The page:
Misogynist redirects to this article.

Misogyny is hatred (or contempt) of women. It is a form of sexism, parallel to misandry - the hatred of men. Misogyny is also comparable with misanthropy, which is the hatred of humanity generally. The antonym of misogyny is philogyny, love towards women. Gynophobia, a fear of women, has been proposed as one explanation of misogyny. Misogyny is sometimes confused with the similar looking word, misogamy which means a hatred of marriage, hence the following error.

An example of correct use, from the same period is: A clearer example of the sense, also from the same era but using the related word misogynist, is provided by Thackeray. Many feminists have proposed that misogyny both generates, and is propagated by, patriarchal social structures.

Misogyny in Greek Literature

Misogyny comes into English from the ancient Greek word, misogunia, which survives in two passages. The earlier, longer and more complete passage comes from a stoic philosopher called Antipater of Tarsus in a moral tract known as On Marriage (c. 150 BC). Antipater argues that marriage is the foundation of the state, and considers it to be based on divine (polytheistic) decree. Antipater uses misogunia to describe Euripides' usual writing - ten en to graphein misogunian (the misogyny in the writing). However, he mentions this by way of contrast. He goes on to quote Euripides at some length, writing in praise of wives. Antipater doesn't tell us what it is about Euripides' writing that he believes is misogynistic, he simply expresses his belief that even men who hate women (like Euripedes) love their wives, so concluding his argument for the importance of marriage. He says, "This thing is truly heroic."

The other surviving use of the original Greek word is by Chrysippus, in a fragment from On affections, quoted by Galen in Hippocrates on Affections. Here, misogyny is the first in a short list of three "disaffections" - women, wine and humanity (misogunian, misoinian, misanthr?pian). Chrysippus' point is more abstract than Antipaters', and Galen quotes the passage as an example of an opinion contrary to his own. What is clear, however, is that he groups hatred of women with hatred of humanity generally, and even hatred of wine. "It was the prevailing medical opinion of his day that wine strengthens body and soul alike." So, as with his fellow stoic, Antipater, misogyny is viewed negatively, a dislike of something that is good. It is this issue of conflicted or alternating emotions that was philosophically contentious to the ancient writers. Ricardo Salles suggests the general stoic view was that, "A man may not only alternate between philogyny and misogyny, philanthropy and misanthropy, but be prompted to each by the other."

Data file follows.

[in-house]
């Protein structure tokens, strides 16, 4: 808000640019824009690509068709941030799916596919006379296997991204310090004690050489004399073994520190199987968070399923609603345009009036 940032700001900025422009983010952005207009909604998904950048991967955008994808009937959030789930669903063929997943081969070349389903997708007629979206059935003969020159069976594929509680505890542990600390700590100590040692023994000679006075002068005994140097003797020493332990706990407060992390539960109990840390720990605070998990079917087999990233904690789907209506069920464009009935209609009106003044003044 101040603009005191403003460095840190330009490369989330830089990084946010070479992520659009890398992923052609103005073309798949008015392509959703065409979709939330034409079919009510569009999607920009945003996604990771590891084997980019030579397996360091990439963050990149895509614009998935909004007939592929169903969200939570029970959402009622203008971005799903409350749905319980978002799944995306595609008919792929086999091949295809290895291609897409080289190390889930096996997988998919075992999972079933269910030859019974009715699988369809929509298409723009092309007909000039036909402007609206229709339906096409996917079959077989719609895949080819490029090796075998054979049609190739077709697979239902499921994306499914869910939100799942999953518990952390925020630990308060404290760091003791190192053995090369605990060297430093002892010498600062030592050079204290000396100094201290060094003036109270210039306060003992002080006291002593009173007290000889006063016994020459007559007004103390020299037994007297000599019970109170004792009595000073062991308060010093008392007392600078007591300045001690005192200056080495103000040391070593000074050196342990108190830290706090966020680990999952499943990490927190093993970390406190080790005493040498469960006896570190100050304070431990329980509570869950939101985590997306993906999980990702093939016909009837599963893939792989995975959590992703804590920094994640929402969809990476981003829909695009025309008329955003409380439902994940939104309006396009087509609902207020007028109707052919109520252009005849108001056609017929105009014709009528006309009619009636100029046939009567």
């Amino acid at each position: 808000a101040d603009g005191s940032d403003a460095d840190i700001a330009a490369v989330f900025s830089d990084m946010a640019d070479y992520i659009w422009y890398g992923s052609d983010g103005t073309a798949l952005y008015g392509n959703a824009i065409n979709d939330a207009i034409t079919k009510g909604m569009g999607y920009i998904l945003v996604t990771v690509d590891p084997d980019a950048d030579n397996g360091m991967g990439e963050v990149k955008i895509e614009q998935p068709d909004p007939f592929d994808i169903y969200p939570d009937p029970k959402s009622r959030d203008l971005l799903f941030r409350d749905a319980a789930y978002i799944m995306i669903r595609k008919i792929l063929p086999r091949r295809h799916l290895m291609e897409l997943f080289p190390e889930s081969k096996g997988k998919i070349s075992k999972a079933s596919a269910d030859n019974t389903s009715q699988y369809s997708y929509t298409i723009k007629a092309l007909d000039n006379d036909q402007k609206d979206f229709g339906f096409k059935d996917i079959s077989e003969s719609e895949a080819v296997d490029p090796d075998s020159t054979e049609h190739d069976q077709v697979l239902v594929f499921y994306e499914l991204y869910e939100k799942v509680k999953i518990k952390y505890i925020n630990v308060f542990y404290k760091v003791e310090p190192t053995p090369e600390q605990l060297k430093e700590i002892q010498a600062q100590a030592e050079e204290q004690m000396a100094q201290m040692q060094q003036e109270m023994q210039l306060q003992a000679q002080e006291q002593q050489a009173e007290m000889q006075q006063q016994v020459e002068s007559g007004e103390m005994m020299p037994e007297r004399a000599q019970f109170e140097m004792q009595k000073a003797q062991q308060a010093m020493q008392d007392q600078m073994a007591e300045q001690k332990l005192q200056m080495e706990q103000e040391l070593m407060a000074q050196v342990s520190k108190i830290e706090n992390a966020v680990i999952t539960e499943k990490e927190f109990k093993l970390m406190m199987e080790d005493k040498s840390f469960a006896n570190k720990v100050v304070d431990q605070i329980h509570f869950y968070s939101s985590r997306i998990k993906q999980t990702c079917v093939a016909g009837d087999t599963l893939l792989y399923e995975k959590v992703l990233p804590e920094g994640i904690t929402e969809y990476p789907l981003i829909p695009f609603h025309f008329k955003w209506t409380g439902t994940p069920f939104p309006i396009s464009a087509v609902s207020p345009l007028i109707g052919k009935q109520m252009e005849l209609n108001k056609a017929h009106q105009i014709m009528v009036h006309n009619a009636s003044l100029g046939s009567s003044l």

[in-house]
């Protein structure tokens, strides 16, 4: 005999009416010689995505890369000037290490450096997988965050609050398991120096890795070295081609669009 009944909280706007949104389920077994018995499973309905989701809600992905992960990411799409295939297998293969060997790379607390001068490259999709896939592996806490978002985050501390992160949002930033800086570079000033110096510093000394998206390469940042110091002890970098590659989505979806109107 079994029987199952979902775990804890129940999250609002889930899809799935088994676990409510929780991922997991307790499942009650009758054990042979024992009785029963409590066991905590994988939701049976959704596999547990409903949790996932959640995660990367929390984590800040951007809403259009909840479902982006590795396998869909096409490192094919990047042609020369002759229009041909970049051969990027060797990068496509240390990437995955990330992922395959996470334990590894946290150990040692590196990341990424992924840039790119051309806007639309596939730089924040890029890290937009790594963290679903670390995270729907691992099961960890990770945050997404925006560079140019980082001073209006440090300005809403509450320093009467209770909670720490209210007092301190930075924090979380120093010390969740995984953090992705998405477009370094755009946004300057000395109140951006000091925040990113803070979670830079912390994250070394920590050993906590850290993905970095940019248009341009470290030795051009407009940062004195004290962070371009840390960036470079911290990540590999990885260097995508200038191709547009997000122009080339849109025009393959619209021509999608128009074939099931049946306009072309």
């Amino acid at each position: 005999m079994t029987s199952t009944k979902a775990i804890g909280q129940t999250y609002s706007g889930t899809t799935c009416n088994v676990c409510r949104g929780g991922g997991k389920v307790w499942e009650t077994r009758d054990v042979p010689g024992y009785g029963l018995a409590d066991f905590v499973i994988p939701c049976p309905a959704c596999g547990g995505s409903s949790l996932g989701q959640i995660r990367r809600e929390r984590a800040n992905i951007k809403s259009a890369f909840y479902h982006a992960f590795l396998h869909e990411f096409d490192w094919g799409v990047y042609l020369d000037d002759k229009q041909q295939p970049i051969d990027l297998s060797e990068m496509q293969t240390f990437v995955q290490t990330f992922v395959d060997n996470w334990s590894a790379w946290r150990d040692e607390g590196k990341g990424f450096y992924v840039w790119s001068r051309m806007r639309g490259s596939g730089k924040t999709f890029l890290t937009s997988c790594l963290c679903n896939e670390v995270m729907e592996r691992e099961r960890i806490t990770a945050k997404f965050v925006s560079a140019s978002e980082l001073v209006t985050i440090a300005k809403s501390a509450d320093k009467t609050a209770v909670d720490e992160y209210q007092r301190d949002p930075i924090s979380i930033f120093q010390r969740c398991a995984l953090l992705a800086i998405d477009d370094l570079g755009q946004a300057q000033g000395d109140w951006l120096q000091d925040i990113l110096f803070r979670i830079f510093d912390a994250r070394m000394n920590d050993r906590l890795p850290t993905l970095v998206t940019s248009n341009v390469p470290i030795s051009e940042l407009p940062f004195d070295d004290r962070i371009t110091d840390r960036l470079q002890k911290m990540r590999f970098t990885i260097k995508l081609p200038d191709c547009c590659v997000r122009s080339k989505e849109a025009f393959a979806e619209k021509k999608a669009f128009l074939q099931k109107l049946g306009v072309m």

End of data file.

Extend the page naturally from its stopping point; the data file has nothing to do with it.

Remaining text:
Forms of misogyny

There are many different forms of misogyny. In its most overt expression, a misogynist will openly hate all women simply because they are female. Other forms of misogyny may be less overt. Some misogynists may simply be prejudiced against all women, or may hate women who do not fall into one or more acceptable categories. Entire cultures may be said to be misogynist if they treat women in ways that can be seen as harmful. Examples include forcing women to tend to all domestic responsibilities, not giving pregnant women jobs, or beating a woman. Subscribers to one model, the mother/whore dichotomy, hold that women can only be "mothers" or "whores." Another variant is the virgin/whore dichotomy, in which women who do not adhere to a saintly standard of moral purity are considered "whores."

Frequently, the term misogynist is used in a looser sense as a term of derision to describe anyone who holds an unpopular or distasteful view about women as a group. A man who considers himself "a great lover of women," therefore, might somewhat paradoxically be termed a misogynist by those who consider his treatment of women sexist. Archetypes of this type of man might be Giacomo Casanova and Don Juan, who were both reputed for their many libertine affairs with women. Misogyny is a negative attitude towards women as a group, and so need not fully determine a misogynist's attitude towards each individual woman. The fact that someone holds misogynist views may not prevent them from having positive relationships with some women. Conversely, simply having negative relationships with some women does not necessarily mean someone holds misogynistic views. The term, like most negative descriptions of attitudes, is used as an epithet and applied to a wide variety of behaviors and attitudes. As with other terms, the more antipathetic one's position is in regards to misogyny, the larger the number of misogynists and the greater variety of attitudes and behaviors who fall into one's perception of "misogynist." This is, of course, the subject of much controversy and debate with opinions ranging widely as to the extent and breadth of misogyny in society.